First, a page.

If you already know that a formal, standardized plan will help you keep track of your physical or digital stuff, great -- half the battle is recognizing your needs. In fact, the Northeast Document Conservation Center’s Preservation 101 Textbook has a chapter on preservation plans that might be useful to you. But if you’re still on the fence, consider the situation facing Burger Records.
Fullerton, California’s Burger Records was founded in 2007 by Sean Bohrman and Lee Rickard, members of a band called Thee Makeout Party. Bohrman and Rickard started the label to release music by Thee Makeout Party and Audacity, another Fullerton band. While on tour, they realized that Burger could potentially fill a (mostly) untapped niche with cassette tapes. “We [were] friends with NoBunny and The Go and all these bands that have made these awesome records that nobody’s put on cassette, ’cause no one was doing that at the time,” Bohrman told TheVinylDistrict.com. “I sent out emails to all these people, and they were into it. The record labels that put out these records originally had no interest in putting out cassettes, so they were fine with us putting it out.” In 2009, Bohrman and Rickard opened up a Burger Records shop in their hometown, giving them a place to sell and promote their label’s releases.
Since then, Burger Records has exploded -- at the time this post was written, Burger has issued more than 600 releases and sold more than 100,000 cassette tapes. They now have a second store (Gnarburger, a joint partnership with cassette label Gnar Tapes in Cypress Park, California), a baby-brother label (Wiener Records), a weekly online radio show, and several recurring music festivals, the latest of which -- Burger Boogaloo 2015 -- was hosted by none other than director John Waters.
Despite Burger’s insane passion and work ethic, the precarious nature of the label’s output isn’t far from their minds. Earlier this year, we talked with Burger about how the label saves its stuff, and Bohrman was characteristically frank with us. Burger, like a lot of young independent labels, takes advantage of an era where practically everything that a label does -- recording, mixing, marketing, and releasing music -- can be achieved with a single computer. But not too long ago, their hard drive reached its limit for storage, and the Burger enterprise spilled over into multiple external hard drives.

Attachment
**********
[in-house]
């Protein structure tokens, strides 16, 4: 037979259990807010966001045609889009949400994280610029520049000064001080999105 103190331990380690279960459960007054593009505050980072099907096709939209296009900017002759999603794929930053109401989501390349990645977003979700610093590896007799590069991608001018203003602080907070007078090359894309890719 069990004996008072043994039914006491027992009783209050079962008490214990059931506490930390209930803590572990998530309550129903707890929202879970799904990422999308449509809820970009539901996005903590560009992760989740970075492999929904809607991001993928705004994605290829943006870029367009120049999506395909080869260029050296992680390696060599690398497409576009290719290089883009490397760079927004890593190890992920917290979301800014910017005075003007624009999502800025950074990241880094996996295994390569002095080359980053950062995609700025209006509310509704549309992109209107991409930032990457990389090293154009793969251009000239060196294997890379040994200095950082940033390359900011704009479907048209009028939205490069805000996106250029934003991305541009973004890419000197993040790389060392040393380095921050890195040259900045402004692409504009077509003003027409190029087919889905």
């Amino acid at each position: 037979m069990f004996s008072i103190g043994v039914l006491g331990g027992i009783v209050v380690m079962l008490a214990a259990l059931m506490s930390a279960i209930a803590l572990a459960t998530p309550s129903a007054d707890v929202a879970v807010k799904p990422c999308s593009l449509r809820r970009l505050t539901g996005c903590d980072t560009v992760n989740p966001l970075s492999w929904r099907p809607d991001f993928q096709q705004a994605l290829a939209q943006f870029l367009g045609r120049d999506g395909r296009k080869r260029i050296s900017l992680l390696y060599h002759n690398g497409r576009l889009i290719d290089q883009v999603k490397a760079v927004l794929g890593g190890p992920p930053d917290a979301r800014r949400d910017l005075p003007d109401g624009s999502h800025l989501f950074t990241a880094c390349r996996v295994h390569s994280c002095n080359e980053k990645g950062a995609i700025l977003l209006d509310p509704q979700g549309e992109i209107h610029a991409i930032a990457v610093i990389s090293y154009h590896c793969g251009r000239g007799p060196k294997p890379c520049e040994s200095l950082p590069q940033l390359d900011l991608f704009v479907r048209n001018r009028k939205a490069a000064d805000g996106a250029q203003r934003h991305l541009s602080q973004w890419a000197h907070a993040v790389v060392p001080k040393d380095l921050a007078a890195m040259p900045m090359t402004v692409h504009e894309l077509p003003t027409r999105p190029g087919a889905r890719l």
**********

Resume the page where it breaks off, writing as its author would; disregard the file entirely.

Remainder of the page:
“Sometimes [I’m] scared of how easy it would be to lose everything,” Bohrman told us. “All it would take is a fire, or a flood, or for someone to come in and take our equipment, and it'd be years of work lost.”
As Burger Records continues to expand, a label-spanning preservation plan will become more and more complex. It will likely be a long, boring process, but it will also be absolutely useful.
The first logical step in creating a preservation plan is take a detailed look at what has filled up your hard drives (and your boxes and backrooms) and take note of what needs to be saved -- or more easily, what doesn’t need to be saved. Stay tuned for our next post on deciding what to keep.